Sprinkler system failed to activate at Belmont Ave. warehouse - 13 WTHR Indianapolis

Sprinkler system failed to activate at Belmont Ave. warehouse

Updated:
The fire caused $10 million in damage. The fire caused $10 million in damage.
The city is cleaning up debris from nearby neighborhoods. The city is cleaning up debris from nearby neighborhoods.
INDIANAPOLIS -

There are new details on the investigation and clean-up of the huge three-alarm fire last weekend.

The city is giving the building's owner seven days to tear down parts of the heavily damaged building still standing. Investigators found the sprinkler system didn't go off when the fire started.

Nine days after the June 15th fire, the sprawling ruins on Belmont Ave. are still dangerous. Firefighters were back, putting out flames that rekindled in the debris.

Federal and Indianapolis investigators are finished here, but aren't saying much about what they found and where they are looking now for clues.

"As with any investigation, this one is far from over," said Gary Coons, Marion County Homeland Security Director.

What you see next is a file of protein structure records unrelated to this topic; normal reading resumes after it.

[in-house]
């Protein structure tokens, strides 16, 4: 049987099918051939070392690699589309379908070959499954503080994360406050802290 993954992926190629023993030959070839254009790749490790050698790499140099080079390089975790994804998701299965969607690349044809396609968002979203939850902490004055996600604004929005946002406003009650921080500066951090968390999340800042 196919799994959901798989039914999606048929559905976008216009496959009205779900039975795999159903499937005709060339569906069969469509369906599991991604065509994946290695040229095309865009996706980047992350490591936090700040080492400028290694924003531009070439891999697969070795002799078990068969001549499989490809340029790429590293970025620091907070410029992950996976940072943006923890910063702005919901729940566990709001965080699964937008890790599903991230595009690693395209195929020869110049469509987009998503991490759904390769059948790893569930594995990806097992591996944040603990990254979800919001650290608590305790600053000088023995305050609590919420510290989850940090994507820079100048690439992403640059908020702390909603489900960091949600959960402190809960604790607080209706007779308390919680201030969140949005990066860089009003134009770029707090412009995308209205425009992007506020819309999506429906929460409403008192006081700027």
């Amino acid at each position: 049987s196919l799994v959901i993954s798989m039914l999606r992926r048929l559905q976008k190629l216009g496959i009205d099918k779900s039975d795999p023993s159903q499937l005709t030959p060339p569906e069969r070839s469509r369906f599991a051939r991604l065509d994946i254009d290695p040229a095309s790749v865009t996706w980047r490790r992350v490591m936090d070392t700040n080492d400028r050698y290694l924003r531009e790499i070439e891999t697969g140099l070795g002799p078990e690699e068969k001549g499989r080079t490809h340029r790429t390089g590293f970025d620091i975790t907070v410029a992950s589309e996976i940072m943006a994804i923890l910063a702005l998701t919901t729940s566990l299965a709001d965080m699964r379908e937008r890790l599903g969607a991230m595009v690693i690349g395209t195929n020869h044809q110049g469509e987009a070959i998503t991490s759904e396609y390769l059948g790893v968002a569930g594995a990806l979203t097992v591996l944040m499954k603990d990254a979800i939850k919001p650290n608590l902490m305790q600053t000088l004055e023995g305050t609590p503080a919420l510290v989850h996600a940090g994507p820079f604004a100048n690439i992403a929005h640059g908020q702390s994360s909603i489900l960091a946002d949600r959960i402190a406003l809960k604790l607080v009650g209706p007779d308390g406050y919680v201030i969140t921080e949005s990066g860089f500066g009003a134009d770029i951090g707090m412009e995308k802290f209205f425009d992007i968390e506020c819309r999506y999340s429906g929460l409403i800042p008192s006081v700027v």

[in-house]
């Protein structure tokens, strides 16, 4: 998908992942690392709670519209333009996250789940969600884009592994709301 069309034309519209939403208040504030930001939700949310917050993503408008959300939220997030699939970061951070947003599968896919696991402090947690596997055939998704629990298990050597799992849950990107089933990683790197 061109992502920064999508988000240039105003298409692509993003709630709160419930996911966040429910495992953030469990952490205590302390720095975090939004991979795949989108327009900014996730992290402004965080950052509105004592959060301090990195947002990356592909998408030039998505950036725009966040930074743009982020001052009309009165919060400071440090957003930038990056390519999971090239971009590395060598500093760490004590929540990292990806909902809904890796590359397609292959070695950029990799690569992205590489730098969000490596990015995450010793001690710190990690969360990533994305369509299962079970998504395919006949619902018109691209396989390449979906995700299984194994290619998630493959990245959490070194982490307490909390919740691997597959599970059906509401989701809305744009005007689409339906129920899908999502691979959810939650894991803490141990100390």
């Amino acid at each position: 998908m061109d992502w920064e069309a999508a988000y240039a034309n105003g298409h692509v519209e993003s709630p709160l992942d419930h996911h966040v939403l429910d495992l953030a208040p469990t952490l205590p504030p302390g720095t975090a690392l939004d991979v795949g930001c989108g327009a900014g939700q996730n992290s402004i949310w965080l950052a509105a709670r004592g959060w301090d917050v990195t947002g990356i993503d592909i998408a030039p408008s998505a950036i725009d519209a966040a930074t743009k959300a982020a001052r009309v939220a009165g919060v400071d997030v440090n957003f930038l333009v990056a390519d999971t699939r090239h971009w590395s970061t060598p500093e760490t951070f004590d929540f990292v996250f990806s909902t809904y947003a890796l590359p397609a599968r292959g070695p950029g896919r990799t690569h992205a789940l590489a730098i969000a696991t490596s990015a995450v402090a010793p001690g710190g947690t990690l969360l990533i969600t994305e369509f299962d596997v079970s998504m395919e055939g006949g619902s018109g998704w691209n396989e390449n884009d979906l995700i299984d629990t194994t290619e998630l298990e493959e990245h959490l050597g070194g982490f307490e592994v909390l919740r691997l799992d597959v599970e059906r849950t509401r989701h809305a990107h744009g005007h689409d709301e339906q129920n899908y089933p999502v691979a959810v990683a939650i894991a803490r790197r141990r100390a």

The fire blackened the sky on June 15th as flames swept through ten acres of storage space stacked with old tires, roofing supplies and propane tanks.

Investigators found the building's sprinkler system did not work. They've ruled out several possible accidental causes, including a natural gas leak.

But Coons added, "we haven't ruled out all accidental causes. We ruled out some, but we have not ben able to rule out all so we are still trying to chip away at each individual piece."

Coons said investigators still have numerous interviews to do as they look for more information.

At the same time, environmental clean-up crews are chipping away at hazardous debris that sailed from the fire into surrounding neighborhoods. Pieces of charred roofing and other building materials contain asbestos.

Curtis Bottoms was surprised to see a handful of men cleaning the streets and sidewalks.

"I wasn't expecting them to be out here going at it like they are. It also raises concerns. It must be important, to be up and out of there," he said.

The fire caused an estimated $10 million in damages, according to investigators.

Although debris was found in neighborhoods miles from the fire, by Monday morning, crews had collected less than ten bags of it.

Only 30 residents have called the health department asking for their yards and sidewalks to be cleaned of the hazardous trash. The Marion County Department of Public Health's hot line 317-221-2159 is still open during business hours.

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